It is April again and I have decided to share some poems that I find throughout the course of the month. It is a very big month at my schools with poetry writing contests, and younger students starting to really read and understand poetry. I am sharing one that a student found while reading through a book that he describes as “older than me by at least 20 years.” Not really though, the book was published in 1993 it is only 10 years older than him. So please enjoy and keep an eye out for more.
WHAT THE TOYS DO
The cupboard was closed, and the children had gone,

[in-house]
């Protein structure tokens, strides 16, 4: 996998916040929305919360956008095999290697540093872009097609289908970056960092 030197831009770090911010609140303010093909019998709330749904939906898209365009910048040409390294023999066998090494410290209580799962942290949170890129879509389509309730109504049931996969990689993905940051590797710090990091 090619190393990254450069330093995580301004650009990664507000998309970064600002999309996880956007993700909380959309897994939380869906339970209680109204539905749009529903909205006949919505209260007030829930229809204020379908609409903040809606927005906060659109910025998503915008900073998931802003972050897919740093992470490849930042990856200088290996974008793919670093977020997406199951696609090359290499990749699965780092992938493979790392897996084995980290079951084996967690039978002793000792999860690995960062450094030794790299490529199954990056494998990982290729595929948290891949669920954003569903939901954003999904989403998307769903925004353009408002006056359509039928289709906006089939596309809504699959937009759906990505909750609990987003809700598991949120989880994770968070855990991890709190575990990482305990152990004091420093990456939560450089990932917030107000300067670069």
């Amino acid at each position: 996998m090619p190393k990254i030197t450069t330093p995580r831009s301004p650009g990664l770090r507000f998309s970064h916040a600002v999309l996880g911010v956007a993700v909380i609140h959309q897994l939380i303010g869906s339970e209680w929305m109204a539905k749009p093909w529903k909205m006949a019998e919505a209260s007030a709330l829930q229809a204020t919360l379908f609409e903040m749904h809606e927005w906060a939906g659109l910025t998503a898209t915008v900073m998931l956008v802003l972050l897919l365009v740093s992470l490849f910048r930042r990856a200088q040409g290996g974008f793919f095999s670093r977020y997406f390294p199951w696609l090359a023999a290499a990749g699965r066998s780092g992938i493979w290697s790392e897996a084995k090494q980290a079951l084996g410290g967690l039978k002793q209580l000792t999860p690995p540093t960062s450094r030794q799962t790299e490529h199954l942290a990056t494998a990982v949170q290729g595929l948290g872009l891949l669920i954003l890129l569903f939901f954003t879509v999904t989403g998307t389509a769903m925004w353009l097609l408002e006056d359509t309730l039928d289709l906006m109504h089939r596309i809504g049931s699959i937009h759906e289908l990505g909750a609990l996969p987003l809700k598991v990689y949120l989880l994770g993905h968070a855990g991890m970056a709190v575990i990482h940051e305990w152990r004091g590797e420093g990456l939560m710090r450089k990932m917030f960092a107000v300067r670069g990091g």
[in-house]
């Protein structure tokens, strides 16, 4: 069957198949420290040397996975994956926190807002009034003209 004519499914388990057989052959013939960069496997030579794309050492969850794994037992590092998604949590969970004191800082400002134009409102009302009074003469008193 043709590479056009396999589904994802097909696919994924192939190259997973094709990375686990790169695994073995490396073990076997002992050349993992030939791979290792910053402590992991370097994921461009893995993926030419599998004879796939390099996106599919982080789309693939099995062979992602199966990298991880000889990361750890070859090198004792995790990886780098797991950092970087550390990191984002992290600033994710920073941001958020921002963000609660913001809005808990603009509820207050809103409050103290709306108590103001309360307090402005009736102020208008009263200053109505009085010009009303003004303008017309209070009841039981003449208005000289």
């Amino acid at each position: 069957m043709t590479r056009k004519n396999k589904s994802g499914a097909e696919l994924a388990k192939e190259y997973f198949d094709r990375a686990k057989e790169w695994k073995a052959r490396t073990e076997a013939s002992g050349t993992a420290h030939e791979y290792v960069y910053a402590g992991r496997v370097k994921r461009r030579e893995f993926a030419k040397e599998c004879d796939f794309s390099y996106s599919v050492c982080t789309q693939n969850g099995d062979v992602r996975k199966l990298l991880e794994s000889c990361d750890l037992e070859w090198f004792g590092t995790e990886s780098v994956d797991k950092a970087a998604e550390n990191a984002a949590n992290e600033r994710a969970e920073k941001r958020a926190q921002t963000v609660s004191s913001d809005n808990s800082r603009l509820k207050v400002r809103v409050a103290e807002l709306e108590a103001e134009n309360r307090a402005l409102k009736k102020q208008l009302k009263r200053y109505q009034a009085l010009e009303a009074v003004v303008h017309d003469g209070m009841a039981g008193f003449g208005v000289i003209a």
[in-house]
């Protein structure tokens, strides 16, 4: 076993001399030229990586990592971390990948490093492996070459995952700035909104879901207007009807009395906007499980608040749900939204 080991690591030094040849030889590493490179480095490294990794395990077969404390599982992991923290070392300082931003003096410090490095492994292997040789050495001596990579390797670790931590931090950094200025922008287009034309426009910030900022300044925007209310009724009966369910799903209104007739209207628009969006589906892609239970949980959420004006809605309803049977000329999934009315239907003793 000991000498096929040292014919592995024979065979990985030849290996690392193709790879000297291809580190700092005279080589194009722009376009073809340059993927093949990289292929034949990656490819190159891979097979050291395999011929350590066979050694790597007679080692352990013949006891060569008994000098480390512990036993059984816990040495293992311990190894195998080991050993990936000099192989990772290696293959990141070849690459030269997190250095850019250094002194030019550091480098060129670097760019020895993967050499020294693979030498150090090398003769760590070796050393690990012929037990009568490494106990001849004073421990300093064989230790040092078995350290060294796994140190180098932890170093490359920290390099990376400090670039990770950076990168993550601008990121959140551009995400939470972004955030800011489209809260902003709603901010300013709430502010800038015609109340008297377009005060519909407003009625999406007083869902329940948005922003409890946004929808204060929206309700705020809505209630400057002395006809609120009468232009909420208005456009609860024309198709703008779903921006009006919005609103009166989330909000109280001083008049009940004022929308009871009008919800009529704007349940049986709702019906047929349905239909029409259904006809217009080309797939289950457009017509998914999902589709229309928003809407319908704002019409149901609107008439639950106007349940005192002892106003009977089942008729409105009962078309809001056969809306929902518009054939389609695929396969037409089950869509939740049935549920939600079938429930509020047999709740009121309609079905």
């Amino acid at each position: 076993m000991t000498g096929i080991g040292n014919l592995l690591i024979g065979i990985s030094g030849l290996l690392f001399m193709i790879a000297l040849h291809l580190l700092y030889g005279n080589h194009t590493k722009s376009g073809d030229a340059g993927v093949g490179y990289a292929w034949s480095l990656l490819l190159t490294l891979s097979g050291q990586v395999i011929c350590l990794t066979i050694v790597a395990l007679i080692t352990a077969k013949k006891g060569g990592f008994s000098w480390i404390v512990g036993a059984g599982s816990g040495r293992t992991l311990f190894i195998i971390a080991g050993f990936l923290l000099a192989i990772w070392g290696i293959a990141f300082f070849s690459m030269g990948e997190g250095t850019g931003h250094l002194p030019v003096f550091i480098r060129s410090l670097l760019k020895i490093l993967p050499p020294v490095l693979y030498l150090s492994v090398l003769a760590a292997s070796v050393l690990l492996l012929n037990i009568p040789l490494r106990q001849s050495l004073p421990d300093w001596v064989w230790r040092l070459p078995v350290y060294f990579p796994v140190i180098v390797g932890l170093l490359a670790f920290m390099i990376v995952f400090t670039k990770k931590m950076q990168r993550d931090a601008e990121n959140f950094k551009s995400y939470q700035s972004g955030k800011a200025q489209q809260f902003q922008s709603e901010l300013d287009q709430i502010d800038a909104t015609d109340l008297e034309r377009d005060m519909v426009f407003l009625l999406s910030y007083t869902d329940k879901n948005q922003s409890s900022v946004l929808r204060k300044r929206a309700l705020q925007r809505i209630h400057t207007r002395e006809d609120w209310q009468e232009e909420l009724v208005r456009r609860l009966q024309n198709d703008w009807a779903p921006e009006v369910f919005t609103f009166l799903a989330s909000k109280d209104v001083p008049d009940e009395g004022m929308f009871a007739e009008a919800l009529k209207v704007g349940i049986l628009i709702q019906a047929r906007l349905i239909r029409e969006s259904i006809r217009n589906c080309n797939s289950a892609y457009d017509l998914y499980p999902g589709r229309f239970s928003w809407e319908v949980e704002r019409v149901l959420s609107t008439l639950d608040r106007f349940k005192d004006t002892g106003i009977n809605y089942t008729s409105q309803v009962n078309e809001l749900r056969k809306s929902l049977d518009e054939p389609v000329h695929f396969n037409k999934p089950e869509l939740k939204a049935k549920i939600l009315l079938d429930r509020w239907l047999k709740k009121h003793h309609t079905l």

There were only the stars in the sky looking on;
When up jumped the toys and peeped out on the sky,
For they always awake–when there’s nobody by.
The children were far away saying their prayers,
So the toys ligthly stole down the shadowy stairs,
And each said to each, “We’ll be off, you and I,”
For the toys–they can speak,–when there’s nobody by.
So off to the city they went, two and two,
To see if, perchance, any good they can do,
To cheer poor children whose lives are so sad,
For the toys always try to make everyone glad.
by Fred E. Weatherly
James, Kate. Poems for Children. 1st ed. New York: Derrydale Books, 1993. 63. Print.